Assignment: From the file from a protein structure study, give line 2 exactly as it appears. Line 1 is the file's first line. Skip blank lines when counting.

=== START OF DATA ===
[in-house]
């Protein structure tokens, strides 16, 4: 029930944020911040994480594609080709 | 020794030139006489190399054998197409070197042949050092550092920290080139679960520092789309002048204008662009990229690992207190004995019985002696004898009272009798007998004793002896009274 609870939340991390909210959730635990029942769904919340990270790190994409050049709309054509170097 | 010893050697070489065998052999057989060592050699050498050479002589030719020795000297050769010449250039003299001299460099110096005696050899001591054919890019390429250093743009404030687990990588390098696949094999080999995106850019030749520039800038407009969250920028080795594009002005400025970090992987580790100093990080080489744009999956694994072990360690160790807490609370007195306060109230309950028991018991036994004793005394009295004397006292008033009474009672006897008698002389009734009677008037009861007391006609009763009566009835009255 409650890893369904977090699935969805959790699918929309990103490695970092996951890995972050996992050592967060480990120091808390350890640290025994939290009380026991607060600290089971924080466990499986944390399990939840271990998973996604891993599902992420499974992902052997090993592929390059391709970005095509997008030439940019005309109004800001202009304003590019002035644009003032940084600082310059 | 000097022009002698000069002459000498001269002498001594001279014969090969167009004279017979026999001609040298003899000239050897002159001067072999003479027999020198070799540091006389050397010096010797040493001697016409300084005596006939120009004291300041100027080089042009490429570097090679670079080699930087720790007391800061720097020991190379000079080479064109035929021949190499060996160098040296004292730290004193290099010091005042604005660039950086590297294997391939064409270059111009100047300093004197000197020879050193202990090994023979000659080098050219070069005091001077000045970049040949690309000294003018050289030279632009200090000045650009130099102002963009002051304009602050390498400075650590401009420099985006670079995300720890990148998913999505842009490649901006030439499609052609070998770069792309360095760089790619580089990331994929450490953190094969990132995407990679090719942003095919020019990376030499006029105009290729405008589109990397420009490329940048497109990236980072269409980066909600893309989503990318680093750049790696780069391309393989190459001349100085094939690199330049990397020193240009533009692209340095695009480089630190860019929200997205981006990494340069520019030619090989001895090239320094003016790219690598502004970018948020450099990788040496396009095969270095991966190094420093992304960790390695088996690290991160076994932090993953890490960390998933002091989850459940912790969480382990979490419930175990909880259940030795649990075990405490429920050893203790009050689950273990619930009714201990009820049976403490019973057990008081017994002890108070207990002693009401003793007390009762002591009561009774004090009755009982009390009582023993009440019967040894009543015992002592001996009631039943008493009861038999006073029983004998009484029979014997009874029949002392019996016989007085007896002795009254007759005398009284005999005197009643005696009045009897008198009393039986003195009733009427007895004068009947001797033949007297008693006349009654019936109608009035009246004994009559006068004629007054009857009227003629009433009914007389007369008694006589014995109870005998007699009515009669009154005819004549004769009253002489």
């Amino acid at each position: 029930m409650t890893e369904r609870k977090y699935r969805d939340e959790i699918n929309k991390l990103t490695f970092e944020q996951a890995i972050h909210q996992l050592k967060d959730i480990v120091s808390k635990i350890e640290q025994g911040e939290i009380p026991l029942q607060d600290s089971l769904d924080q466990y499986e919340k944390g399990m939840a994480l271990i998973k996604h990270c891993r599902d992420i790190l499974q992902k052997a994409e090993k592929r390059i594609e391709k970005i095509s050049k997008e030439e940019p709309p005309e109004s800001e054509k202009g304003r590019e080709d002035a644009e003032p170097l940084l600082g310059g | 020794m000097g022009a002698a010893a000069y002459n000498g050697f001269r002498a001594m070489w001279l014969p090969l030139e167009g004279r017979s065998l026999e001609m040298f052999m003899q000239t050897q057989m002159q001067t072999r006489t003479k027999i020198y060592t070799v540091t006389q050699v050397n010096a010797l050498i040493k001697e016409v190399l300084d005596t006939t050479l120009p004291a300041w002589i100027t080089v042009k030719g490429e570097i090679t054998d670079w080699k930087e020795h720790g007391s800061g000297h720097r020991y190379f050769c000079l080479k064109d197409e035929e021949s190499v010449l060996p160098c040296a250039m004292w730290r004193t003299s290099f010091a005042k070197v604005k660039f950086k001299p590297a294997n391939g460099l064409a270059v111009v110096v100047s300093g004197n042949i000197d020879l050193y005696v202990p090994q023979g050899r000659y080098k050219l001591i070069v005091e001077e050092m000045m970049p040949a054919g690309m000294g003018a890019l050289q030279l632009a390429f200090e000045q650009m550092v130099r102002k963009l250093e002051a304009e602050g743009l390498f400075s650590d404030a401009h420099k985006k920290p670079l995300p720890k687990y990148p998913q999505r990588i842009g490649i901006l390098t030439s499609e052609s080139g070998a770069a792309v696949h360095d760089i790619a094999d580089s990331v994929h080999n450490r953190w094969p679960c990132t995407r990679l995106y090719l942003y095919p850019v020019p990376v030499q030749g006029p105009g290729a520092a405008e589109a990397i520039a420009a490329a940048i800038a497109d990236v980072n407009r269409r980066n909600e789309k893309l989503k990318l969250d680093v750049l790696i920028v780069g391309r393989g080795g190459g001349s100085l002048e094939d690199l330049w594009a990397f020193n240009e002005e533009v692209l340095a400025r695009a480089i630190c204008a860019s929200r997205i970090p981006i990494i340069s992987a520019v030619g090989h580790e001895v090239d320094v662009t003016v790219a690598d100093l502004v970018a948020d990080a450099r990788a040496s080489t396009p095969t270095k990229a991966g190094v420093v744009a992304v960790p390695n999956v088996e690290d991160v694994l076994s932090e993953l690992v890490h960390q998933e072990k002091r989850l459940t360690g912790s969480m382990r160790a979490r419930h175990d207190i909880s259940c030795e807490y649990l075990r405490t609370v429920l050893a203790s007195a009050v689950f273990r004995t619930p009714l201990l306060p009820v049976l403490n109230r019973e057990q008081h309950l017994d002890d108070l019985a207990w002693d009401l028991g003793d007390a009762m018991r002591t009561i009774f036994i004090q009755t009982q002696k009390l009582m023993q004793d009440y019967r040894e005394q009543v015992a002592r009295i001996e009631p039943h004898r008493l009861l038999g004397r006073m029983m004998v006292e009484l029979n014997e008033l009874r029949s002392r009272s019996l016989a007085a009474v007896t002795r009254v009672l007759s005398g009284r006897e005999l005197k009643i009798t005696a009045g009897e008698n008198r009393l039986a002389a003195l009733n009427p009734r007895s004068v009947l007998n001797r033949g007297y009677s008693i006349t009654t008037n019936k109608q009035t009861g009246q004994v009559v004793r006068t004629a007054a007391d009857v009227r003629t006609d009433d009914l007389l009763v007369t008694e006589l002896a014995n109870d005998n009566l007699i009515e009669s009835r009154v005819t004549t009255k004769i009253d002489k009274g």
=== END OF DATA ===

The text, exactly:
């Protein structure tokens, strides 16, 4: 029930944020911040994480594609080709 | 020794030139006489190399054998197409070197042949050092550092920290080139679960520092789309002048204008662009990229690992207190004995019985002696004898009272009798007998004793002896009274 609870939340991390909210959730635990029942769904919340990270790190994409050049709309054509170097 | 010893050697070489065998052999057989060592050699050498050479002589030719020795000297050769010449250039003299001299460099110096005696050899001591054919890019390429250093743009404030687990990588390098696949094999080999995106850019030749520039800038407009969250920028080795594009002005400025970090992987580790100093990080080489744009999956694994072990360690160790807490609370007195306060109230309950028991018991036994004793005394009295004397006292008033009474009672006897008698002389009734009677008037009861007391006609009763009566009835009255 409650890893369904977090699935969805959790699918929309990103490695970092996951890995972050996992050592967060480990120091808390350890640290025994939290009380026991607060600290089971924080466990499986944390399990939840271990998973996604891993599902992420499974992902052997090993592929390059391709970005095509997008030439940019005309109004800001202009304003590019002035644009003032940084600082310059 | 000097022009002698000069002459000498001269002498001594001279014969090969167009004279017979026999001609040298003899000239050897002159001067072999003479027999020198070799540091006389050397010096010797040493001697016409300084005596006939120009004291300041100027080089042009490429570097090679670079080699930087720790007391800061720097020991190379000079080479064109035929021949190499060996160098040296004292730290004193290099010091005042604005660039950086590297294997391939064409270059111009100047300093004197000197020879050193202990090994023979000659080098050219070069005091001077000045970049040949690309000294003018050289030279632009200090000045650009130099102002963009002051304009602050390498400075650590401009420099985006670079995300720890990148998913999505842009490649901006030439499609052609070998770069792309360095760089790619580089990331994929450490953190094969990132995407990679090719942003095919020019990376030499006029105009290729405008589109990397420009490329940048497109990236980072269409980066909600893309989503990318680093750049790696780069391309393989190459001349100085094939690199330049990397020193240009533009692209340095695009480089630190860019929200997205981006990494340069520019030619090989001895090239320094003016790219690598502004970018948020450099990788040496396009095969270095991966190094420093992304960790390695088996690290991160076994932090993953890490960390998933002091989850459940912790969480382990979490419930175990909880259940030795649990075990405490429920050893203790009050689950273990619930009714201990009820049976403490019973057990008081017994002890108070207990002693009401003793007390009762002591009561009774004090009755009982009390009582023993009440019967040894009543015992002592001996009631039943008493009861038999006073029983004998009484029979014997009874029949002392019996016989007085007896002795009254007759005398009284005999005197009643005696009045009897008198009393039986003195009733009427007895004068009947001797033949007297008693006349009654019936109608009035009246004994009559006068004629007054009857009227003629009433009914007389007369008694006589014995109870005998007699009515009669009154005819004549004769009253002489």